There are certain topics that I just can’t help but jump on a soapbox about. Once you get me talking, it’s hard for me to stop. IEP goal mastery criteria is one of those topics. This isn’t because I absolutely love writing IEP goals. This is because I see the mastery criteria frequently mishandled. It’s often an after thought. It’s not logical or thought out. The problem here is that if we don’t have a real mastery criteria that makes sense – how will we know when are student has mastered that concept? We too often assume mistakenly that a concept is mastered and that can cause major problems down the road. All of the skills we are teaching, build on each other. So a half mastered skill will continue to cause difficulty for a student.
Why I’m not into the 80% mastery criteria:
We love an 80% mastery. It makes us feel safe. It’s not far out there or too hard to achieve. It’s good but not crazy. Now I’m not saying that 80% never works for a mastery criteria but I am saying it doesn’t ALWAYS work. And I too often see that 80% slapped on the end of every IEP goal like a free gift with purchase. Let’s put the 80% mastery criteria into perspective. 80% correct means 1 out of every 5 is wrong. That’s a lot.
How should we approach writing mastery criteria?
Your mastery criteria shouldn’t be an afterthought. Spending time considering an appropriate mastery criteria right away will set your student up for success and save you time in the long run. Goals that are well written with a quality mastery criteria equate to better more effective instruction for the student. Because, when you complete that goal – you will know that real mastery has been achieved.
There are three questions to ask yourself when writing an IEP goal and selecting a mastery criteria:
1. What does mastery of this skill really look like?
Now get big picture for me. Think beyond the child. Think about the skill. What does true mastery of this skill look like? If I told that Johnny has mastered letter identification, what would that mean to you? That Johnny knows some of the letters? All of the letters? All of the time? Some of the time? Think about why you are teaching this skill. What bigger skill does this lead to? For letter identification, it leads to the bigger skill of decoding words and reading comprehension. Well, to accomplish those things – you are going to need to know all of your letter, all of the time.
Don’t be scared of a 100% mastery criteria. To be a reader, you need to know your letters 100% of the time. The biggest worry I hear is, “What about human error?” Yes, of course all humans (including our students) make mistakes. Writing a 100% mastery criteria doesn’t mean you aren’t accounting for human error. You are unlikely to write a mastery criteria that says “Johnny will XYZ with 100% accuracy for the rest of his life.” No. We want to see 100% for a certain, sustained time period to assume mastery and understand. Johnny will verbally say 20 letters on a flashcard or in a book with 100% accuracy on 3 consecutive opportunities. For that goal, Johnny can still make mistakes. But we aren’t going to move on to the next skill until we see a short time period with no mistakes.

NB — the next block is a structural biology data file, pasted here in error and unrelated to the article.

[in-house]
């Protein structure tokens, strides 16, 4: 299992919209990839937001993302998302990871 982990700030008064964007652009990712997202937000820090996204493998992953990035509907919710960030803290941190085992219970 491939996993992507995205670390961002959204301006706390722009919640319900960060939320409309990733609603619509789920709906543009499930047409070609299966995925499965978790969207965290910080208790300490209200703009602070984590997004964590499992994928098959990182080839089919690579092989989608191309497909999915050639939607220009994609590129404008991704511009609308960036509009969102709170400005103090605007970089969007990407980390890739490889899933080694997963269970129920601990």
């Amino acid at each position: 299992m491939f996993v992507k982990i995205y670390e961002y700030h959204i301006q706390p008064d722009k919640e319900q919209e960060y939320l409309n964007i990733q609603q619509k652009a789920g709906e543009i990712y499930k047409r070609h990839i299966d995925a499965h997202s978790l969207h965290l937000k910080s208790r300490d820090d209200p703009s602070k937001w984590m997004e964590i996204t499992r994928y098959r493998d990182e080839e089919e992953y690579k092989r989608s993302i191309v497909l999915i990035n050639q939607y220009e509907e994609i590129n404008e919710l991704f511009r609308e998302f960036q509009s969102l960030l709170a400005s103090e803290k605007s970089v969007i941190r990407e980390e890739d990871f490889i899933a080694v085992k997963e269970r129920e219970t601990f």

2. What timeline do I have to accomplish this goal?
Yes, we have our annual IEP deadline but think about the details. When is winter break? When is summer break? Think about other contributing factors that the success of the goal. Has the student been having some major behavioral challenges? Frequent medication changes? Even if you want to set the lofty, high expectation goal of 100% mastery – you don’t need to necessarily accomplish that this year. Maybe you want Johnny to learn 10 letters to 100% accuracy this year and the rest of the alphabet next year.
3. How will I collect data on this goal?
Beyond what does mastery really look, the 80% mastery criteria bugs me because that isn’t how we teach or collect data. I can’t quickly do the math in my head on what 11 correct out of 13 possible is. I also don’t know if 80% is in regards to 5 problems or 50 problems and that’s a big difference. My recommendation is to plan out how you will be collecting data on the goal and then write the mastery criteria in a way that aligns with that data collection procedure. If you are taking frequency data, then the mastery criteria can be something like “9 out of 10 possible trials” or “10 out of 10.” Then you know how many trials or questions you need to collect data on and can immediately tell how close you are to mastery while you are teaching.